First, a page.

2 oz Bully Boy White Whiskey
2 dashes orange bitters
Stir with ice and strain into a chilled rocks glass with no ice or garnish
The Republic (created by Bob McCoy, Eastern Standard)
1½ oz. Bully Boy White Rum
¾ oz. spiced ginger syrup*
¾ oz. fresh lime juice
Mount in a mixing glass, add ice, and shake. Strain into a cocktail glass and garnish with freshly grated nutmeg.
*Spiced Ginger Syrup
1½ cups demerara sugar
1 cup water
6 oz. fresh peeled and chopped ginger
½ tsp. each allspice, cardamom, and coriander
Toast the spices in a pan over medium-high heat until very aromatic, tossing frequently so not to burn. Add the water, sugar, and ginger. Bring to just under a boil, stirring frequently, then reduce and let simmer for 12-15 minutes. Take off the heat and let cool. Pour contents into a container, cover and store in the refrigerator overnight to infuse. Finely strain into a container, cover, and store in the refrigerator.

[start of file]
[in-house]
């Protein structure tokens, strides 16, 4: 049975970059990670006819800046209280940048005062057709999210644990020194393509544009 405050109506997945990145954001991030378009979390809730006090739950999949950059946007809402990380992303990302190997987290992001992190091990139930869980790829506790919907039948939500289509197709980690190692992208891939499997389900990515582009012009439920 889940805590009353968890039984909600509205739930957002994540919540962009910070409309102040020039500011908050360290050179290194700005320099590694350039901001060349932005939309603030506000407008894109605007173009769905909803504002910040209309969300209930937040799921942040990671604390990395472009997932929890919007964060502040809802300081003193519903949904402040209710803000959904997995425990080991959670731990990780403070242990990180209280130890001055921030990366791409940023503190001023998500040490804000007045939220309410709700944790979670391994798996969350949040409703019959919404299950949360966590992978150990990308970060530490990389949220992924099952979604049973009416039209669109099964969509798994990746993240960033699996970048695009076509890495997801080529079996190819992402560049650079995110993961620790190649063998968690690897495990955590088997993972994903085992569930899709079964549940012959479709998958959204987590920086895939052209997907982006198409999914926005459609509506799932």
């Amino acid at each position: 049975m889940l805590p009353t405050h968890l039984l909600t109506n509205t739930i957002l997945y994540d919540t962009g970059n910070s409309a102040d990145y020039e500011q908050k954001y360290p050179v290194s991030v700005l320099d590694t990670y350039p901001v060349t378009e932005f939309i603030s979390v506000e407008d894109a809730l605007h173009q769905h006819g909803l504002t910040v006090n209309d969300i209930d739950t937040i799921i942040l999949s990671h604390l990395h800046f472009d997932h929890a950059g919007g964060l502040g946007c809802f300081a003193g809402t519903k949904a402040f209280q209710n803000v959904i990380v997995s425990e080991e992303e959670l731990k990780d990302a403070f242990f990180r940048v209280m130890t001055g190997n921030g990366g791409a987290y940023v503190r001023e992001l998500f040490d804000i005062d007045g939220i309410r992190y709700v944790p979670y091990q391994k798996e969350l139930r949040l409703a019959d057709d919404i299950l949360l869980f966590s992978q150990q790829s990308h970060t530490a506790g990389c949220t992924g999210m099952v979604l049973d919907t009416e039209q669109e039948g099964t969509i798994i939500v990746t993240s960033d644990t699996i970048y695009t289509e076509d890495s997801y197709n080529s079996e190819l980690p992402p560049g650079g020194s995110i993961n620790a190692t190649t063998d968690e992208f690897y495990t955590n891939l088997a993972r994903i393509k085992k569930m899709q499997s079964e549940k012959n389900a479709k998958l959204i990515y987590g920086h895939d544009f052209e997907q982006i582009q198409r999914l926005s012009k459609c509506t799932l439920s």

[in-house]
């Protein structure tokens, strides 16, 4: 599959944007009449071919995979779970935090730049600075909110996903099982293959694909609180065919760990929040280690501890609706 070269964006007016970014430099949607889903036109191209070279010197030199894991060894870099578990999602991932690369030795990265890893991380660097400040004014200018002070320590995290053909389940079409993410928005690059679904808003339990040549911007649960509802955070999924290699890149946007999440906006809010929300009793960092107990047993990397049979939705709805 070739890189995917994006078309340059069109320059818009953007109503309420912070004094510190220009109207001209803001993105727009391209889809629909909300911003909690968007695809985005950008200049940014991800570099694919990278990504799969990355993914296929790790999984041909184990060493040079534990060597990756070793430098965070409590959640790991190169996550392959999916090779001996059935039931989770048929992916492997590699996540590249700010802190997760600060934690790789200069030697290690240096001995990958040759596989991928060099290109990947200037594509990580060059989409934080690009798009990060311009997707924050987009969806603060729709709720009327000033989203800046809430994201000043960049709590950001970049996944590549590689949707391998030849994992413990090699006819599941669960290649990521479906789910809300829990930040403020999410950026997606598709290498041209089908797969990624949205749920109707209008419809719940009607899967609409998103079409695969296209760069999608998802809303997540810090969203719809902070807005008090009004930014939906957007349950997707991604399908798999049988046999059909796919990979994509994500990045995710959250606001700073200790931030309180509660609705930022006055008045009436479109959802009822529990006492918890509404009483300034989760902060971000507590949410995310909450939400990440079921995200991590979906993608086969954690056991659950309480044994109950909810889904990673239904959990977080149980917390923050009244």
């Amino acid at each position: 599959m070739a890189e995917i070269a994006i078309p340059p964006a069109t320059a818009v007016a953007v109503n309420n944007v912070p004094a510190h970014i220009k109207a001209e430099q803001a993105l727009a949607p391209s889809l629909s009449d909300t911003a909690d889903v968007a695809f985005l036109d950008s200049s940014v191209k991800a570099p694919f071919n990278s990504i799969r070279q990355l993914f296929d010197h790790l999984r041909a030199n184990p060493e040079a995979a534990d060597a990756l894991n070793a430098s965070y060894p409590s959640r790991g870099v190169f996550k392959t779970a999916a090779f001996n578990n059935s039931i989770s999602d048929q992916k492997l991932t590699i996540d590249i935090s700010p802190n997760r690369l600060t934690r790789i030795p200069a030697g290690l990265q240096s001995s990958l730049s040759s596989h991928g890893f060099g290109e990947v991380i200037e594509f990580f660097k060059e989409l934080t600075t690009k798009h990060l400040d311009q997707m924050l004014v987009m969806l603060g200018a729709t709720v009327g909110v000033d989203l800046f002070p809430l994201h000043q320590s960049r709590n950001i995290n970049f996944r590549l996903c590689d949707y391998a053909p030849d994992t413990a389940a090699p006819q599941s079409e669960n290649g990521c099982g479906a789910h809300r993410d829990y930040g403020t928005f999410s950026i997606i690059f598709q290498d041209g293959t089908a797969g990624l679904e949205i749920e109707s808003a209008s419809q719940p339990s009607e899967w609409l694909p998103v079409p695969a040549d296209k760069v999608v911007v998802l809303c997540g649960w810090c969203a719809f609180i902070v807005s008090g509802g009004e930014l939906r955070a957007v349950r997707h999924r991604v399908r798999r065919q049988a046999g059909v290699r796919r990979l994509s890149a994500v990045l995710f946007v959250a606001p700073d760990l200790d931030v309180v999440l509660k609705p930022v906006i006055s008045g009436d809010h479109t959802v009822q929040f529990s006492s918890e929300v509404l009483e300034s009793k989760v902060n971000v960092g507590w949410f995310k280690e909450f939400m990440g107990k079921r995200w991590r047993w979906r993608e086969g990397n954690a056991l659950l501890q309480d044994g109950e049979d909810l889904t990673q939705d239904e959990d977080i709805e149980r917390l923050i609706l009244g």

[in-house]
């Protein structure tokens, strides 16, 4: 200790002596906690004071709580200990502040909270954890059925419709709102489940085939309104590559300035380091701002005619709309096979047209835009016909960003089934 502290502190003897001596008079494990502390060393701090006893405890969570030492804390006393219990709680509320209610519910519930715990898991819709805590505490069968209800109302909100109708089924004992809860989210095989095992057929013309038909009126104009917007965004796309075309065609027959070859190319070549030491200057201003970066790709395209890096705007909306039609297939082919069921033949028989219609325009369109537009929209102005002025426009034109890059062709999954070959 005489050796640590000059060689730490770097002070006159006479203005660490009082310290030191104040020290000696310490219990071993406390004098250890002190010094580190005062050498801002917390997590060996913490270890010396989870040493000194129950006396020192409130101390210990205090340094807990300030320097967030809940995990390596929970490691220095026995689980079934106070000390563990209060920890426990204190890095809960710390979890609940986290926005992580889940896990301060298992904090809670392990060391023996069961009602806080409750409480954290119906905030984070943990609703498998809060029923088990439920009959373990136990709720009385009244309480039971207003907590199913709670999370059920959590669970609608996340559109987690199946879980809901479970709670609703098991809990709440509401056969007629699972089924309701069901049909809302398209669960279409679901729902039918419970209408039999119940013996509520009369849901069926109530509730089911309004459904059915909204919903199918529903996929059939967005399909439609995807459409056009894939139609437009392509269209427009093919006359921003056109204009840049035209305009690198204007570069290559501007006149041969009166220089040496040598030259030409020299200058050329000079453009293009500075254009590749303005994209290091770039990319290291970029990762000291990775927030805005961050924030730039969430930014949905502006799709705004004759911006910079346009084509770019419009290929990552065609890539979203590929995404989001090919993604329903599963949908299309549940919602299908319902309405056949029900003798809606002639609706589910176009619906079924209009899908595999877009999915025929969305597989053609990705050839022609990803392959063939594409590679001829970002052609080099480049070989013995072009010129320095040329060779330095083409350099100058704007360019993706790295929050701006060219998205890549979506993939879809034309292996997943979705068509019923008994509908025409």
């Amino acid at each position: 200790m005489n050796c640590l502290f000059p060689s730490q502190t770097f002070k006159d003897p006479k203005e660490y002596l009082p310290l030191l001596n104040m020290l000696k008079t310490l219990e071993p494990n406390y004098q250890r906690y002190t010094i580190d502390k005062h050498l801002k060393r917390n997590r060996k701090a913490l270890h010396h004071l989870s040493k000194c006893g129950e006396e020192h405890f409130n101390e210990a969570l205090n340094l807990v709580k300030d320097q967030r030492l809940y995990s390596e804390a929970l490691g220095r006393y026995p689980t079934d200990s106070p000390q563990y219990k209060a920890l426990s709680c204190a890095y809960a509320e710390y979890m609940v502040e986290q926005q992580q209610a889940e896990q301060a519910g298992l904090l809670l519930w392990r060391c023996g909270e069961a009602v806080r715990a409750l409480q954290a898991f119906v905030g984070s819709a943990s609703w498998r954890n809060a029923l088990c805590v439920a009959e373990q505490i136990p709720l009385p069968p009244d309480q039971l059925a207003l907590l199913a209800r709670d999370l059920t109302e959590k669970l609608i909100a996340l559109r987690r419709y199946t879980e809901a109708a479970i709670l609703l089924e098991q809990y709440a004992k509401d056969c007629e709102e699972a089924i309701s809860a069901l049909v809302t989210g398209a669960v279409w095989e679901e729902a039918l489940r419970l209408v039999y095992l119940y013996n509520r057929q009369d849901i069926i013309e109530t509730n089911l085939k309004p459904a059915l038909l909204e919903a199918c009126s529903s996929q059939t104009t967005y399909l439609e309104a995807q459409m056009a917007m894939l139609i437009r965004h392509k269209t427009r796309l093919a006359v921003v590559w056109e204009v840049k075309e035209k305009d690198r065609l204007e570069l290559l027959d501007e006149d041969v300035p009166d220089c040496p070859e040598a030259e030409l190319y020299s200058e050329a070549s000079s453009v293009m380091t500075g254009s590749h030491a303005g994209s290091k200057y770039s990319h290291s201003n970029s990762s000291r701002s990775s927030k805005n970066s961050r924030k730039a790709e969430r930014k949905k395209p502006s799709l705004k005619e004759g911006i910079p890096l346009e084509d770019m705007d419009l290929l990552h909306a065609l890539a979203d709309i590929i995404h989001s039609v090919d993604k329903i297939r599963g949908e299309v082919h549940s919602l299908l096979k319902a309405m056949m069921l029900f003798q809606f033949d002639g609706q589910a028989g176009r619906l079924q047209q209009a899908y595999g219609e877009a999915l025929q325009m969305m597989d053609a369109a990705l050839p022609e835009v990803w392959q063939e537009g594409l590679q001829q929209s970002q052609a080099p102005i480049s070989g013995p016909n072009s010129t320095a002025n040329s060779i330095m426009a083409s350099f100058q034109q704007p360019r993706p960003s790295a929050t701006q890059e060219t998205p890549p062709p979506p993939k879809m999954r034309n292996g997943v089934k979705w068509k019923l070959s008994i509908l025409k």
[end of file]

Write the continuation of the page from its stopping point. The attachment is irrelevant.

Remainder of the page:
I have found a new favorite place in Boston—the comfy, cozy leather bench-seat at the end of the bar at The Citizen. Just a 10 minute walk from my office, for two weeks in a row I have retreated to The Citizen with friends to relax from the stress of work. And that fabulous seat at the end of the bar has awaited and welcomed me with open arms—is it possible to fall in love with a chair? As a short woman who has issues with bar stools, this is a perfect perch for me—no chance of falling off this thing (yes, I did fall off a bar stool once and no, I was not drunk when it happened), it is pretty comfortable, and I get a great view of the entire bar from this end.